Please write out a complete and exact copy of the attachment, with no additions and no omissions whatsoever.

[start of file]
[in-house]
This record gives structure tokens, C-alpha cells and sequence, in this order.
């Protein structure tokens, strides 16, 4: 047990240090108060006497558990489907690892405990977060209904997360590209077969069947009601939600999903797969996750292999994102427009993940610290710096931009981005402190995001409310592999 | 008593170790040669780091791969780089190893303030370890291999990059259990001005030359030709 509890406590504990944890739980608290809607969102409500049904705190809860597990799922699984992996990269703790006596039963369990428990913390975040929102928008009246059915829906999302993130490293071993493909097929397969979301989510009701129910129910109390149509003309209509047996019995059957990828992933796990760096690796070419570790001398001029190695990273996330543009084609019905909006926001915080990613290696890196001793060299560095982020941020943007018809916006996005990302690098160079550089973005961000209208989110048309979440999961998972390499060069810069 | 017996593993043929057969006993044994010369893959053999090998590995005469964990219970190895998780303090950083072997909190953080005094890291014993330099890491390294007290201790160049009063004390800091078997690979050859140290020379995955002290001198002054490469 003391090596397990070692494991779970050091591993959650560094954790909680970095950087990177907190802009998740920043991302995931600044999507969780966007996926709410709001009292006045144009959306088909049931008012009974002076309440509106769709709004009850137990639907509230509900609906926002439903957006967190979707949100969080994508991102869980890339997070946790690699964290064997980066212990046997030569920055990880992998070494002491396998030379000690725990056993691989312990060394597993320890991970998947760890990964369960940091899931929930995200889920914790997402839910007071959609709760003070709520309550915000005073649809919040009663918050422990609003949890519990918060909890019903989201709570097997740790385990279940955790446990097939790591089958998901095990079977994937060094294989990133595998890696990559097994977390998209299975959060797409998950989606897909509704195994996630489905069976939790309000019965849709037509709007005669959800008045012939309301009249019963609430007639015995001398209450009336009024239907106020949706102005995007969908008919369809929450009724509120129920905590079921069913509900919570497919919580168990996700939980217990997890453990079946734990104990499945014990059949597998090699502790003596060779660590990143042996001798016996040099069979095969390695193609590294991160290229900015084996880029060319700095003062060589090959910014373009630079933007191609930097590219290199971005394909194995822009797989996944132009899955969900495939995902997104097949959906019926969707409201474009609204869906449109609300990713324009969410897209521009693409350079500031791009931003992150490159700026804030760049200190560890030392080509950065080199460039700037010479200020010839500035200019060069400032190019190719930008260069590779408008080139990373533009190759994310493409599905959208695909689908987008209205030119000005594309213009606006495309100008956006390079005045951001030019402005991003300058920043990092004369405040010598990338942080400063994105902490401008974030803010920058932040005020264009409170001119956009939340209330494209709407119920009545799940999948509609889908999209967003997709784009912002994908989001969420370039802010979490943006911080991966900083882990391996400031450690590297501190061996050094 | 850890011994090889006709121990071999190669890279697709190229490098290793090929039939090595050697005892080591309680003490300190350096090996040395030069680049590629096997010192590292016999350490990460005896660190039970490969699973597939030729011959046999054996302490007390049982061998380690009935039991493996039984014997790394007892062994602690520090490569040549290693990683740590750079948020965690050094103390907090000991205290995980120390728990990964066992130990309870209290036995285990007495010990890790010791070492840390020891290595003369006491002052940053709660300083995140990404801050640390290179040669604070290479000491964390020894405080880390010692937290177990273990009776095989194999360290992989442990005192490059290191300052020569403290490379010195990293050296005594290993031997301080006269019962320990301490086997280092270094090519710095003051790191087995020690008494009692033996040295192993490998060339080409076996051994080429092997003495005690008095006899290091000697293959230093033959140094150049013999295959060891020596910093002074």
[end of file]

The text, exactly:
[in-house]
This record gives structure tokens, C-alpha cells and sequence, in this order.
């Protein structure tokens, strides 16, 4: 047990240090108060006497558990489907690892405990977060209904997360590209077969069947009601939600999903797969996750292999994102427009993940610290710096931009981005402190995001409310592999 | 008593170790040669780091791969780089190893303030370890291999990059259990001005030359030709 509890406590504990944890739980608290809607969102409500049904705190809860597990799922699984992996990269703790006596039963369990428990913390975040929102928008009246059915829906999302993130490293071993493909097929397969979301989510009701129910129910109390149509003309209509047996019995059957990828992933796990760096690796070419570790001398001029190695990273996330543009084609019905909006926001915080990613290696890196001793060299560095982020941020943007018809916006996005990302690098160079550089973005961000209208989110048309979440999961998972390499060069810069 | 017996593993043929057969006993044994010369893959053999090998590995005469964990219970190895998780303090950083072997909190953080005094890291014993330099890491390294007290201790160049009063004390800091078997690979050859140290020379995955002290001198002054490469 003391090596397990070692494991779970050091591993959650560094954790909680970095950087990177907190802009998740920043991302995931600044999507969780966007996926709410709001009292006045144009959306088909049931008012009974002076309440509106769709709004009850137990639907509230509900609906926002439903957006967190979707949100969080994508991102869980890339997070946790690699964290064997980066212990046997030569920055990880992998070494002491396998030379000690725990056993691989312990060394597993320890991970998947760890990964369960940091899931929930995200889920914790997402839910007071959609709760003070709520309550915000005073649809919040009663918050422990609003949890519990918060909890019903989201709570097997740790385990279940955790446990097939790591089958998901095990079977994937060094294989990133595998890696990559097994977390998209299975959060797409998950989606897909509704195994996630489905069976939790309000019965849709037509709007005669959800008045012939309301009249019963609430007639015995001398209450009336009024239907106020949706102005995007969908008919369809929450009724509120129920905590079921069913509900919570497919919580168990996700939980217990997890453990079946734990104990499945014990059949597998090699502790003596060779660590990143042996001798016996040099069979095969390695193609590294991160290229900015084996880029060319700095003062060589090959910014373009630079933007191609930097590219290199971005394909194995822009797989996944132009899955969900495939995902997104097949959906019926969707409201474009609204869906449109609300990713324009969410897209521009693409350079500031791009931003992150490159700026804030760049200190560890030392080509950065080199460039700037010479200020010839500035200019060069400032190019190719930008260069590779408008080139990373533009190759994310493409599905959208695909689908987008209205030119000005594309213009606006495309100008956006390079005045951001030019402005991003300058920043990092004369405040010598990338942080400063994105902490401008974030803010920058932040005020264009409170001119956009939340209330494209709407119920009545799940999948509609889908999209967003997709784009912002994908989001969420370039802010979490943006911080991966900083882990391996400031450690590297501190061996050094 | 850890011994090889006709121990071999190669890279697709190229490098290793090929039939090595050697005892080591309680003490300190350096090996040395030069680049590629096997010192590292016999350490990460005896660190039970490969699973597939030729011959046999054996302490007390049982061998380690009935039991493996039984014997790394007892062994602690520090490569040549290693990683740590750079948020965690050094103390907090000991205290995980120390728990990964066992130990309870209290036995285990007495010990890790010791070492840390020891290595003369006491002052940053709660300083995140990404801050640390290179040669604070290479000491964390020894405080880390010692937290177990273990009776095989194999360290992989442990005192490059290191300052020569403290490379010195990293050296005594290993031997301080006269019962320990301490086997280092270094090519710095003051790191087995020690008494009692033996040295192993490998060339080409076996051994080429092997003495005690008095006899290091000697293959230093033959140094150049013999295959060891020596910093002074």